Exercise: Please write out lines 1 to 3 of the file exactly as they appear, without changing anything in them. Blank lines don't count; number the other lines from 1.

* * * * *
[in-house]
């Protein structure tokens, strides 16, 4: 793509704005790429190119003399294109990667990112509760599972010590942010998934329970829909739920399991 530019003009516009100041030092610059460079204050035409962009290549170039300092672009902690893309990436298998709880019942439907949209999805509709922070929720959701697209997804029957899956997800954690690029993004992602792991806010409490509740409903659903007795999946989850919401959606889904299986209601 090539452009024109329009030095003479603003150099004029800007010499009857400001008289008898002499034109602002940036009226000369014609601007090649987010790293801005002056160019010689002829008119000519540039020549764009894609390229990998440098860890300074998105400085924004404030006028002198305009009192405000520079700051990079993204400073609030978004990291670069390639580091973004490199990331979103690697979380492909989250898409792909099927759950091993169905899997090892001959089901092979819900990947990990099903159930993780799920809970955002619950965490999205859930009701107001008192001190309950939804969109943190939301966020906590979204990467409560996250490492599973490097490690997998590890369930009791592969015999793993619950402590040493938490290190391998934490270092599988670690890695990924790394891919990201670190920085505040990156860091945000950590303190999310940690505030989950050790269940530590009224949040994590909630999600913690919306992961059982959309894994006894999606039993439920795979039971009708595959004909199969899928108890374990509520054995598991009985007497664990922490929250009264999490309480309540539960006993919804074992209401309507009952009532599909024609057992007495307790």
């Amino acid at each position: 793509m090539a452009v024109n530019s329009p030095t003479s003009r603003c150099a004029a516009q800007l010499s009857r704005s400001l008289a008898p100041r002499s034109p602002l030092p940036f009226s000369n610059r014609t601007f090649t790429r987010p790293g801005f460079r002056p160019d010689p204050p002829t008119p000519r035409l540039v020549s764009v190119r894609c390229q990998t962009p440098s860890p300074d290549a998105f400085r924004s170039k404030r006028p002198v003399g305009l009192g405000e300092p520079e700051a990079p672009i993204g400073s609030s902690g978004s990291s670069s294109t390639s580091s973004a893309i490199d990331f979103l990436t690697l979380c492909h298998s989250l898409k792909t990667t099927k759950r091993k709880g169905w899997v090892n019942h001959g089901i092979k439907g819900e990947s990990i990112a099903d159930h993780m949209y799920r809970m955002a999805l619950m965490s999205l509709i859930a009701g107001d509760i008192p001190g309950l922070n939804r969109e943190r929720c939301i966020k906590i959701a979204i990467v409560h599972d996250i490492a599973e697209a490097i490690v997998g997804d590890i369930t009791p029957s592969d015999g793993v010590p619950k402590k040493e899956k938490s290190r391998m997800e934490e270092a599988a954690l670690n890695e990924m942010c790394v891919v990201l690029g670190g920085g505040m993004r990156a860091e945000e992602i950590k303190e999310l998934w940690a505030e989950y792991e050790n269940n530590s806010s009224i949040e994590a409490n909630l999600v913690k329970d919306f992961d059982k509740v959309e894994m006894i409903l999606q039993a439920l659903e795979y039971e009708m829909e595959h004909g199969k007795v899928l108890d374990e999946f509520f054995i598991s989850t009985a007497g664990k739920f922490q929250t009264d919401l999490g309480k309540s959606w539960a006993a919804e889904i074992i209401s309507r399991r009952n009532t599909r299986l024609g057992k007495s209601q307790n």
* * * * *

[in-house]
């Protein structure tokens, strides 16, 4: 793509704005790429190119003399294109990667990112509760599972010590942010998934329970829909739920399991 530019003009516009100041030092610059460079204050035409962009290549170039300092672009902690893309990436298998709880019942439907949209999805509709922070929720959701697209997804029957899956997800954690690029993004992602792991806010409490509740409903659903007795999946989850919401959606889904299986209601 090539452009024109329009030095003479603003150099004029800007010499009857400001008289008898002499034109602002940036009226000369014609601007090649987010790293801005002056160019010689002829008119000519540039020549764009894609390229990998440098860890300074998105400085924004404030006028002198305009009192405000520079700051990079993204400073609030978004990291670069390639580091973004490199990331979103690697979380492909989250898409792909099927759950091993169905899997090892001959089901092979819900990947990990099903159930993780799920809970955002619950965490999205859930009701107001008192001190309950939804969109943190939301966020906590979204990467409560996250490492599973490097490690997998590890369930009791592969015999793993619950402590040493938490290190391998934490270092599988670690890695990924790394891919990201670190920085505040990156860091945000950590303190999310940690505030989950050790269940530590009224949040994590909630999600913690919306992961059982959309894994006894999606039993439920795979039971009708595959004909199969899928108890374990509520054995598991009985007497664990922490929250009264999490309480309540539960006993919804074992209401309507009952009532599909024609057992007495307790």
């Amino acid at each position: 793509m090539a452009v024109n530019s329009p030095t003479s003009r603003c150099a004029a516009q800007l010499s009857r704005s400001l008289a008898p100041r002499s034109p602002l030092p940036f009226s000369n610059r014609t601007f090649t790429r987010p790293g801005f460079r002056p160019d010689p204050p002829t008119p000519r035409l540039v020549s764009v190119r894609c390229q990998t962009p440098s860890p300074d290549a998105f400085r924004s170039k404030r006028p002198v003399g305009l009192g405000e300092p520079e700051a990079p672009i993204g400073s609030s902690g978004s990291s670069s294109t390639s580091s973004a893309i490199d990331f979103l990436t690697l979380c492909h298998s989250l898409k792909t990667t099927k759950r091993k709880g169905w899997v090892n019942h001959g089901i092979k439907g819900e990947s990990i990112a099903d159930h993780m949209y799920r809970m955002a999805l619950m965490s999205l509709i859930a009701g107001d509760i008192p001190g309950l922070n939804r969109e943190r929720c939301i966020k906590i959701a979204i990467v409560h599972d996250i490492a599973e697209a490097i490690v997998g997804d590890i369930t009791p029957s592969d015999g793993v010590p619950k402590k040493e899956k938490s290190r391998m997800e934490e270092a599988a954690l670690n890695e990924m942010c790394v891919v990201l690029g670190g920085g505040m993004r990156a860091e945000e992602i950590k303190e999310l998934w940690a505030e989950y792991e050790n269940n530590s806010s009224i949040e994590a409490n909630l999600v913690k329970d919306f992961d059982k509740v959309e894994m006894i409903l999606q039993a439920l659903e795979y039971e009708m829909e595959h004909g199969k007795v899928l108890d374990e999946f509520f054995i598991s989850t009985a007497g664990k739920f922490q929250t009264d919401l999490g309480k309540s959606w539960a006993a919804e889904i074992i209401s309507r399991r009952n009532t599909r299986l024609g057992k007495s209601q307790n």